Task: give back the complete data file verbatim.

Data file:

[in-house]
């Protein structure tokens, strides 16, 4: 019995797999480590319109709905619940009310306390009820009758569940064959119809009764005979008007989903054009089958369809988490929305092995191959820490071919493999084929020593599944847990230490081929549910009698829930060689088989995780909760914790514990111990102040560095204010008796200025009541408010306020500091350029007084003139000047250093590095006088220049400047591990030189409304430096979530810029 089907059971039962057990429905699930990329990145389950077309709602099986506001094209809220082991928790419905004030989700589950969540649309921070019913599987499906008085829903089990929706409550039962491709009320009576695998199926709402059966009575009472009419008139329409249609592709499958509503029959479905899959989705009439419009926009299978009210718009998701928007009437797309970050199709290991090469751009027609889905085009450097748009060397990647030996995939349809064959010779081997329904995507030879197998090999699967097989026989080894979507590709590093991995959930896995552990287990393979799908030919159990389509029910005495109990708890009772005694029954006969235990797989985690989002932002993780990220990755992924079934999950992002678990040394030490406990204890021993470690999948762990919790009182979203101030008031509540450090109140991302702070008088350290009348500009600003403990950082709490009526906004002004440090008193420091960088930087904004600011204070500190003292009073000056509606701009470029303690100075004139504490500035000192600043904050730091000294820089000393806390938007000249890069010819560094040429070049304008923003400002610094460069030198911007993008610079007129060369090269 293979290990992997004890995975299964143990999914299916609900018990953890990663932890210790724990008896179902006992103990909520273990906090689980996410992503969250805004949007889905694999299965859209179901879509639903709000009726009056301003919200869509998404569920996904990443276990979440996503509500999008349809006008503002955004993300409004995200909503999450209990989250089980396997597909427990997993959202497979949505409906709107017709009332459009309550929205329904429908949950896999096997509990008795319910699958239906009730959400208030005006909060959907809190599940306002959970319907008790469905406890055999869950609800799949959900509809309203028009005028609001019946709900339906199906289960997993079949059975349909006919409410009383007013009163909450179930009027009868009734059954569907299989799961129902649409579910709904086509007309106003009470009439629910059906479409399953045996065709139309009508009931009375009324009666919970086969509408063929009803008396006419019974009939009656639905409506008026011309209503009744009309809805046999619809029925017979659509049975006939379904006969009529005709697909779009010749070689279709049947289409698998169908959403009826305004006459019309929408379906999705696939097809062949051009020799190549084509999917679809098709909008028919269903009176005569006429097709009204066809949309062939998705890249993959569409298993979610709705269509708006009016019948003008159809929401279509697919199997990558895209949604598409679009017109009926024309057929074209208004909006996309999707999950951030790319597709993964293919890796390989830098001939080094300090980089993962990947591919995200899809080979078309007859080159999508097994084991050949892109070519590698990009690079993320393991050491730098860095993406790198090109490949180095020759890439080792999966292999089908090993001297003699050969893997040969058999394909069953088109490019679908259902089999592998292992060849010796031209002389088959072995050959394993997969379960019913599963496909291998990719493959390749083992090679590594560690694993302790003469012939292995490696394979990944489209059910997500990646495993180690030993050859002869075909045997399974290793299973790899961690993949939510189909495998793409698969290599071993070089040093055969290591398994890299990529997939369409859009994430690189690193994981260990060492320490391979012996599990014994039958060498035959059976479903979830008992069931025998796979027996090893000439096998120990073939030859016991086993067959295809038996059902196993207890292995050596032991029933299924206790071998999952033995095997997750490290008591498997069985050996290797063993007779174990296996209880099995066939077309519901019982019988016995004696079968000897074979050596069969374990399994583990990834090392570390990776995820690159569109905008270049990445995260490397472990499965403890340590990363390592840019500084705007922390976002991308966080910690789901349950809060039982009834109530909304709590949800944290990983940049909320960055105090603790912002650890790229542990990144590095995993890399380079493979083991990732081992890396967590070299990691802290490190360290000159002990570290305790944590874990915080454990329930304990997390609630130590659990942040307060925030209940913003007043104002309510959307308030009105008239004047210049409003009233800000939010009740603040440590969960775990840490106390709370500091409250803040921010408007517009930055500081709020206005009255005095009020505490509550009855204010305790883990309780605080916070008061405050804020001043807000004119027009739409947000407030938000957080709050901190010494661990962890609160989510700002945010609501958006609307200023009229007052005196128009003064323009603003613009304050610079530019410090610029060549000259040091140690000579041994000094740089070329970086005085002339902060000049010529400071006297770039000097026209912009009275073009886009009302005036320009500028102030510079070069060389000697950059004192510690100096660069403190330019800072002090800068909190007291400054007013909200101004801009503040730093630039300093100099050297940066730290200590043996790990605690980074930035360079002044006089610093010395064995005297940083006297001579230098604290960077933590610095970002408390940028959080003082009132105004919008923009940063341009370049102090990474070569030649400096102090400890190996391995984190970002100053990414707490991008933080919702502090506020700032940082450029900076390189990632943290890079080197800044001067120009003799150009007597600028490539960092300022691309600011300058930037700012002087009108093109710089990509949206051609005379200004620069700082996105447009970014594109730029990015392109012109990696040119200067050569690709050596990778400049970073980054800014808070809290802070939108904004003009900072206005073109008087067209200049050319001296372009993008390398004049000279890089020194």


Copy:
[in-house]
């Protein structure tokens, strides 16, 4: 019995797999480590319109709905619940009310306390009820009758569940064959119809009764005979008007989903054009089958369809988490929305092995191959820490071919493999084929020593599944847990230490081929549910009698829930060689088989995780909760914790514990111990102040560095204010008796200025009541408010306020500091350029007084003139000047250093590095006088220049400047591990030189409304430096979530810029 089907059971039962057990429905699930990329990145389950077309709602099986506001094209809220082991928790419905004030989700589950969540649309921070019913599987499906008085829903089990929706409550039962491709009320009576695998199926709402059966009575009472009419008139329409249609592709499958509503029959479905899959989705009439419009926009299978009210718009998701928007009437797309970050199709290991090469751009027609889905085009450097748009060397990647030996995939349809064959010779081997329904995507030879197998090999699967097989026989080894979507590709590093991995959930896995552990287990393979799908030919159990389509029910005495109990708890009772005694029954006969235990797989985690989002932002993780990220990755992924079934999950992002678990040394030490406990204890021993470690999948762990919790009182979203101030008031509540450090109140991302702070008088350290009348500009600003403990950082709490009526906004002004440090008193420091960088930087904004600011204070500190003292009073000056509606701009470029303690100075004139504490500035000192600043904050730091000294820089000393806390938007000249890069010819560094040429070049304008923003400002610094460069030198911007993008610079007129060369090269 293979290990992997004890995975299964143990999914299916609900018990953890990663932890210790724990008896179902006992103990909520273990906090689980996410992503969250805004949007889905694999299965859209179901879509639903709000009726009056301003919200869509998404569920996904990443276990979440996503509500999008349809006008503002955004993300409004995200909503999450209990989250089980396997597909427990997993959202497979949505409906709107017709009332459009309550929205329904429908949950896999096997509990008795319910699958239906009730959400208030005006909060959907809190599940306002959970319907008790469905406890055999869950609800799949959900509809309203028009005028609001019946709900339906199906289960997993079949059975349909006919409410009383007013009163909450179930009027009868009734059954569907299989799961129902649409579910709904086509007309106003009470009439629910059906479409399953045996065709139309009508009931009375009324009666919970086969509408063929009803008396006419019974009939009656639905409506008026011309209503009744009309809805046999619809029925017979659509049975006939379904006969009529005709697909779009010749070689279709049947289409698998169908959403009826305004006459019309929408379906999705696939097809062949051009020799190549084509999917679809098709909008028919269903009176005569006429097709009204066809949309062939998705890249993959569409298993979610709705269509708006009016019948003008159809929401279509697919199997990558895209949604598409679009017109009926024309057929074209208004909006996309999707999950951030790319597709993964293919890796390989830098001939080094300090980089993962990947591919995200899809080979078309007859080159999508097994084991050949892109070519590698990009690079993320393991050491730098860095993406790198090109490949180095020759890439080792999966292999089908090993001297003699050969893997040969058999394909069953088109490019679908259902089999592998292992060849010796031209002389088959072995050959394993997969379960019913599963496909291998990719493959390749083992090679590594560690694993302790003469012939292995490696394979990944489209059910997500990646495993180690030993050859002869075909045997399974290793299973790899961690993949939510189909495998793409698969290599071993070089040093055969290591398994890299990529997939369409859009994430690189690193994981260990060492320490391979012996599990014994039958060498035959059976479903979830008992069931025998796979027996090893000439096998120990073939030859016991086993067959295809038996059902196993207890292995050596032991029933299924206790071998999952033995095997997750490290008591498997069985050996290797063993007779174990296996209880099995066939077309519901019982019988016995004696079968000897074979050596069969374990399994583990990834090392570390990776995820690159569109905008270049990445995260490397472990499965403890340590990363390592840019500084705007922390976002991308966080910690789901349950809060039982009834109530909304709590949800944290990983940049909320960055105090603790912002650890790229542990990144590095995993890399380079493979083991990732081992890396967590070299990691802290490190360290000159002990570290305790944590874990915080454990329930304990997390609630130590659990942040307060925030209940913003007043104002309510959307308030009105008239004047210049409003009233800000939010009740603040440590969960775990840490106390709370500091409250803040921010408007517009930055500081709020206005009255005095009020505490509550009855204010305790883990309780605080916070008061405050804020001043807000004119027009739409947000407030938000957080709050901190010494661990962890609160989510700002945010609501958006609307200023009229007052005196128009003064323009603003613009304050610079530019410090610029060549000259040091140690000579041994000094740089070329970086005085002339902060000049010529400071006297770039000097026209912009009275073009886009009302005036320009500028102030510079070069060389000697950059004192510690100096660069403190330019800072002090800068909190007291400054007013909200101004801009503040730093630039300093100099050297940066730290200590043996790990605690980074930035360079002044006089610093010395064995005297940083006297001579230098604290960077933590610095970002408390940028959080003082009132105004919008923009940063341009370049102090990474070569030649400096102090400890190996391995984190970002100053990414707490991008933080919702502090506020700032940082450029900076390189990632943290890079080197800044001067120009003799150009007597600028490539960092300022691309600011300058930037700012002087009108093109710089990509949206051609005379200004620069700082996105447009970014594109730029990015392109012109990696040119200067050569690709050596990778400049970073980054800014808070809290802070939108904004003009900072206005073109008087067209200049050319001296372009993008390398004049000279890089020194």